The family of a nine-year-old Sligo schoolboy has been awarded €5m in a settlement over the circumstances of his birth at Sligo General Hospital in May 2009.
The settlement for Kyle Carpenter, who has cerebral palsy, was made without an admission of liability. It was achieved through mediation and was approved by the High Court.
The family’s solicitor Roger Murray said afterwards that mediation should be the way forward for the State in such cases.
He said the family had achieved the same outcome through mediation as they would have through a long, drawn-out court battle.
Mr Murray said it had to be a signal as to how things should be done, especially in complex, emotional cases or cases involving children.
He said mediation diminished stress considerably, adding that Kyle’s parents, Michael and Lisa, wanted to add their voices to calls on the State to settle these cases early and use mediation instead of putting families through further trauma.
He said this case was an example of how the State should be dealing with traumatised families, especially “in the week that has been in it”.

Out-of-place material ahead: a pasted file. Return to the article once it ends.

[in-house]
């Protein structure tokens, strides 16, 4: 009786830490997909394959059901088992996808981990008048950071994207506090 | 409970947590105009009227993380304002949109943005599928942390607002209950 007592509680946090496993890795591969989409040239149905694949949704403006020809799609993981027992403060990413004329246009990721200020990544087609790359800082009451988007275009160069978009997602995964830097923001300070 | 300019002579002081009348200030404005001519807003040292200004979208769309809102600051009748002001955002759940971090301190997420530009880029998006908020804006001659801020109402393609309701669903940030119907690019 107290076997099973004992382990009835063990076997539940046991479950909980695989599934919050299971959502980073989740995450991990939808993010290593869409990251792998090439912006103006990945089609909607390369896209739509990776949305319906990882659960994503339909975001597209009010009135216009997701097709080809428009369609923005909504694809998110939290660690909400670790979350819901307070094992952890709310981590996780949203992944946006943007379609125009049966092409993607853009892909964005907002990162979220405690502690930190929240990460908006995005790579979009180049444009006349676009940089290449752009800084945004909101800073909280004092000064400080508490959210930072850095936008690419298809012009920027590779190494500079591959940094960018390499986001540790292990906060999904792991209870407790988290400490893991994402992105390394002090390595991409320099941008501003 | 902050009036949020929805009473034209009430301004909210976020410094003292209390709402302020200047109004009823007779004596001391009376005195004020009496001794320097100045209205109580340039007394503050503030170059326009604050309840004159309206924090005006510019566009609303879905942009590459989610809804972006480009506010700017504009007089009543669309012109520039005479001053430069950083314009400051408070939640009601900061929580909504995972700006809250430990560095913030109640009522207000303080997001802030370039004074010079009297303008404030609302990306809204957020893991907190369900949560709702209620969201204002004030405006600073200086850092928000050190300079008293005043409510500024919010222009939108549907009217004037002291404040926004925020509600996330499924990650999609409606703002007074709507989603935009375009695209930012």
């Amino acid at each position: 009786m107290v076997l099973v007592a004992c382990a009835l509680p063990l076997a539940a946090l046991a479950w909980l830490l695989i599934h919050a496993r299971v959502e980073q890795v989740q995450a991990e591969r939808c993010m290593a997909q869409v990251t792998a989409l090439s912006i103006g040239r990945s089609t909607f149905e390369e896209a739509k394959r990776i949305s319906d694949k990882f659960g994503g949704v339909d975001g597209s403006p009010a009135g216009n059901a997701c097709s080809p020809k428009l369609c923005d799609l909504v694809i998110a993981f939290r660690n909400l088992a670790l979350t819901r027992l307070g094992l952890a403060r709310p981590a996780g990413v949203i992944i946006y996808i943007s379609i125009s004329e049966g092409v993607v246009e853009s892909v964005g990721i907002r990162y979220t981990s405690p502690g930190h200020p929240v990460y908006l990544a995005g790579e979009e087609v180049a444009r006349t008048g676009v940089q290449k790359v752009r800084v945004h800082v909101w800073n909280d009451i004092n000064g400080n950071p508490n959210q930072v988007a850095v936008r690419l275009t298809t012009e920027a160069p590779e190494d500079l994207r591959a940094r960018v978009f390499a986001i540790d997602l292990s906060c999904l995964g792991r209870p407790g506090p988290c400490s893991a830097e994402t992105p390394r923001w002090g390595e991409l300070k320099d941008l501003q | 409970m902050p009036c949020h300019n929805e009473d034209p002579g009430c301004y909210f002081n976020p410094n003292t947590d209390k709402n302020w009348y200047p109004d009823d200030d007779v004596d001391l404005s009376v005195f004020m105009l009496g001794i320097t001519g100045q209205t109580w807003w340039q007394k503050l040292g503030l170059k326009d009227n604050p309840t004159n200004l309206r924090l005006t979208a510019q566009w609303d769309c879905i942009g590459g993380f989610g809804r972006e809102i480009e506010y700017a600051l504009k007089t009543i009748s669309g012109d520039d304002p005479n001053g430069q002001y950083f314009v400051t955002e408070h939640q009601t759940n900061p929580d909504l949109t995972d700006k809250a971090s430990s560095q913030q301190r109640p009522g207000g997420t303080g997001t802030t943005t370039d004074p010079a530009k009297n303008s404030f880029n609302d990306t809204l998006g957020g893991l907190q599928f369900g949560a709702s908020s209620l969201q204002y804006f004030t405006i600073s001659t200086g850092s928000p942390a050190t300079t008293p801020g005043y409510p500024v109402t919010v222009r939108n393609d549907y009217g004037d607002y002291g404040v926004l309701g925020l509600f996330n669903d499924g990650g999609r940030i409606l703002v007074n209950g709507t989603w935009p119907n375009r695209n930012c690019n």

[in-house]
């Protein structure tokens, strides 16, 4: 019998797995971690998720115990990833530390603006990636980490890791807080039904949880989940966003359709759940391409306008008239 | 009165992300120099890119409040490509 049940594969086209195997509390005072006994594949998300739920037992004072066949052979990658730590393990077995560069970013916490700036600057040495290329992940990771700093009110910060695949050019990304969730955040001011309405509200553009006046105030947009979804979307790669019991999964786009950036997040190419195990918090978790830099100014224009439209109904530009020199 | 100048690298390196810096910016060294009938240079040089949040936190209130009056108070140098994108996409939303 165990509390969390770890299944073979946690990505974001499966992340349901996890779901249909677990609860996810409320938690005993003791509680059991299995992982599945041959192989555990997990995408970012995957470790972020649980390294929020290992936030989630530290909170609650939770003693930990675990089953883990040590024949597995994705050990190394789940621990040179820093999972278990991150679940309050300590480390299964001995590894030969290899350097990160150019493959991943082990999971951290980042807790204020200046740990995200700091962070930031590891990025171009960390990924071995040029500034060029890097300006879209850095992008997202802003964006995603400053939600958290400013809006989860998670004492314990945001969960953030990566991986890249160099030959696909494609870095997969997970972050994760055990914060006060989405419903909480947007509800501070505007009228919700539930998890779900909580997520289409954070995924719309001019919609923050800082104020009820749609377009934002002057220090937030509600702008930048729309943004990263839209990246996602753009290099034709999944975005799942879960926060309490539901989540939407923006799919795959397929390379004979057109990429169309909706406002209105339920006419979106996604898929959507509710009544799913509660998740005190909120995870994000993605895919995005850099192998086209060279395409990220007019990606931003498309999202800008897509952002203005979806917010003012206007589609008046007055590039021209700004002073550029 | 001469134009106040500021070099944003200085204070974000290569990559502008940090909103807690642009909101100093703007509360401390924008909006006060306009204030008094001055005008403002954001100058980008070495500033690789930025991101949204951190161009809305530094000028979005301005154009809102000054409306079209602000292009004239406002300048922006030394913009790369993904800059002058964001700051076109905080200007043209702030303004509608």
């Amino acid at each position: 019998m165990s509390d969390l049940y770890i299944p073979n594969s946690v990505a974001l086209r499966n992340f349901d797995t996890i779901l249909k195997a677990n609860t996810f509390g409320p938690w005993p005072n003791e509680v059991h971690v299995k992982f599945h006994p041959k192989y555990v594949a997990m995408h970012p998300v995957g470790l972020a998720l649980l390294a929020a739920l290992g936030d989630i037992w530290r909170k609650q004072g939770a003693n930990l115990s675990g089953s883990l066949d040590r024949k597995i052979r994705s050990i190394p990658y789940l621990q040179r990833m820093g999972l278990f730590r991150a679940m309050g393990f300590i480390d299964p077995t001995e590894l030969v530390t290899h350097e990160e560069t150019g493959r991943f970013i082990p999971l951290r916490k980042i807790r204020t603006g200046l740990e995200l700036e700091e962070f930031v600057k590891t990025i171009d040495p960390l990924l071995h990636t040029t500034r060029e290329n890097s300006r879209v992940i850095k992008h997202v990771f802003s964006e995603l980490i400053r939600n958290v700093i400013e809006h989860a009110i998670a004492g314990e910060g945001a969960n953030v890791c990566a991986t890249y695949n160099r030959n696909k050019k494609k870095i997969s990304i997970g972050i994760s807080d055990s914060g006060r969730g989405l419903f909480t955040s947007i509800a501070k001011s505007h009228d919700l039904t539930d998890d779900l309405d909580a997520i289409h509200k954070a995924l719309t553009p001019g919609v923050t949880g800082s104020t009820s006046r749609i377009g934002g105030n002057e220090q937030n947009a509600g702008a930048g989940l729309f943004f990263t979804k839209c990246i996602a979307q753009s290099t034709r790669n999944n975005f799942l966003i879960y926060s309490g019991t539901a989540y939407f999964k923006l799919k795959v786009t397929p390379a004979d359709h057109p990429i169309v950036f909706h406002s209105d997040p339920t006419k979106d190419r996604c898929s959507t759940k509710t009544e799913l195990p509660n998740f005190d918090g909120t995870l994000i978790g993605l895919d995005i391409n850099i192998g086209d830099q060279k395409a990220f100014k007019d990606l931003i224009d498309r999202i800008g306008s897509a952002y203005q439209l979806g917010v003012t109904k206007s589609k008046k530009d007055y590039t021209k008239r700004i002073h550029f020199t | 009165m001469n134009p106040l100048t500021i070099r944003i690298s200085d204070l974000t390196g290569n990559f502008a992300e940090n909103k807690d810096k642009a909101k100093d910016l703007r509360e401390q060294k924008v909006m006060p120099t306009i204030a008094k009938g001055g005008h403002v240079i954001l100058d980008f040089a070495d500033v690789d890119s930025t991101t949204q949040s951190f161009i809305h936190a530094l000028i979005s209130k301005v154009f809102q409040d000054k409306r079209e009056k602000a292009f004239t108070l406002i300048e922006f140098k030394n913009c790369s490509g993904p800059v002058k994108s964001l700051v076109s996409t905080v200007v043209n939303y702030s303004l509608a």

Mr Murray added that the State should not always be reactive in such cases but should carry out its own inquiries.
He said the State should not be waiting for lawyers to write to them on behalf of families.
There should be an open duty of candour on doctors to report incidents where harm has been caused, he said.
The settlement was approved by Mr Justice Kevin Cross.
The court heard the case was very complex and had it gone to a full hearing, the outcome for the family would have been uncertain.
The court heard Kyle was in a mainstream school and his mother said he was doing well “despite all his challenges”.
Mr Justice Cross thanked Mr and Mrs Carpenter for caring for their son and said the money would give them reassurance that his future needs would be looked after.
He approved a payment of €255,000 for expenses to date and also for money for what he said would be a “well deserved” family holiday.